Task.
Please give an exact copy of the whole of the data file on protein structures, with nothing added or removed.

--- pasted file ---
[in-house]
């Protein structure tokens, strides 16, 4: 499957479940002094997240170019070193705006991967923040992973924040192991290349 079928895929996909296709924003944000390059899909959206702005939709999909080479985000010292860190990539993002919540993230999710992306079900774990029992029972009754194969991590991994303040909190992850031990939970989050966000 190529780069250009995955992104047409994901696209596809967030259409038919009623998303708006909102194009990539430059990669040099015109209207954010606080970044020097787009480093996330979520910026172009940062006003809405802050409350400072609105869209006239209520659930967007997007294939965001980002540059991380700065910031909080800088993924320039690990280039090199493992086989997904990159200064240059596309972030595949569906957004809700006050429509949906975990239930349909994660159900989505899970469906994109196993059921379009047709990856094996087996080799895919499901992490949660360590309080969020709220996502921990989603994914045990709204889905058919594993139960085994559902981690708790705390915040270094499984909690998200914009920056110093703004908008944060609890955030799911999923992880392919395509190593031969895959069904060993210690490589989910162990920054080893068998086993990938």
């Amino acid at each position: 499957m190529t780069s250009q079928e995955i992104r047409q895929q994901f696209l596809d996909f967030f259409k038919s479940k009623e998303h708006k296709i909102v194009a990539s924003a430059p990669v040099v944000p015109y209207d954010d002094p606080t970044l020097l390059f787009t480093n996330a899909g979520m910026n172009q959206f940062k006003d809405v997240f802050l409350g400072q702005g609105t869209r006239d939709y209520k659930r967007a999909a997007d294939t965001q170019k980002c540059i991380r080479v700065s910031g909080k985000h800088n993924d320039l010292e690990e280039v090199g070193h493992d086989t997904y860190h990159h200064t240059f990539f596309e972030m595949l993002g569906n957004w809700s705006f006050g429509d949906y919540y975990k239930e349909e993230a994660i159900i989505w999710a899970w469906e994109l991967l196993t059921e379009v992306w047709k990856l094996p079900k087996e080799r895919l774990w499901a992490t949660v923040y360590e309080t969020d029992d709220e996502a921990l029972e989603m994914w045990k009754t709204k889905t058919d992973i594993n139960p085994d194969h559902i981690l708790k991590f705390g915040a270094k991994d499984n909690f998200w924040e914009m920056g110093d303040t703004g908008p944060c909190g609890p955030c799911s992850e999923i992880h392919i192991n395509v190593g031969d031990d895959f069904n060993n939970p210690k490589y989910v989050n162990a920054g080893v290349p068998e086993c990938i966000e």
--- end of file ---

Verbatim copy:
[in-house]
């Protein structure tokens, strides 16, 4: 499957479940002094997240170019070193705006991967923040992973924040192991290349 079928895929996909296709924003944000390059899909959206702005939709999909080479985000010292860190990539993002919540993230999710992306079900774990029992029972009754194969991590991994303040909190992850031990939970989050966000 190529780069250009995955992104047409994901696209596809967030259409038919009623998303708006909102194009990539430059990669040099015109209207954010606080970044020097787009480093996330979520910026172009940062006003809405802050409350400072609105869209006239209520659930967007997007294939965001980002540059991380700065910031909080800088993924320039690990280039090199493992086989997904990159200064240059596309972030595949569906957004809700006050429509949906975990239930349909994660159900989505899970469906994109196993059921379009047709990856094996087996080799895919499901992490949660360590309080969020709220996502921990989603994914045990709204889905058919594993139960085994559902981690708790705390915040270094499984909690998200914009920056110093703004908008944060609890955030799911999923992880392919395509190593031969895959069904060993210690490589989910162990920054080893068998086993990938």
């Amino acid at each position: 499957m190529t780069s250009q079928e995955i992104r047409q895929q994901f696209l596809d996909f967030f259409k038919s479940k009623e998303h708006k296709i909102v194009a990539s924003a430059p990669v040099v944000p015109y209207d954010d002094p606080t970044l020097l390059f787009t480093n996330a899909g979520m910026n172009q959206f940062k006003d809405v997240f802050l409350g400072q702005g609105t869209r006239d939709y209520k659930r967007a999909a997007d294939t965001q170019k980002c540059i991380r080479v700065s910031g909080k985000h800088n993924d320039l010292e690990e280039v090199g070193h493992d086989t997904y860190h990159h200064t240059f990539f596309e972030m595949l993002g569906n957004w809700s705006f006050g429509d949906y919540y975990k239930e349909e993230a994660i159900i989505w999710a899970w469906e994109l991967l196993t059921e379009v992306w047709k990856l094996p079900k087996e080799r895919l774990w499901a992490t949660v923040y360590e309080t969020d029992d709220e996502a921990l029972e989603m994914w045990k009754t709204k889905t058919d992973i594993n139960p085994d194969h559902i981690l708790k991590f705390g915040a270094k991994d499984n909690f998200w924040e914009m920056g110093d303040t703004g908008p944060c909190g609890p955030c799911s992850e999923i992880h392919i192991n395509v190593g031969d031990d895959f069904n060993n939970p210690k490589y989910v989050n162990a920054g080893v290349p068998e086993c990938i966000e």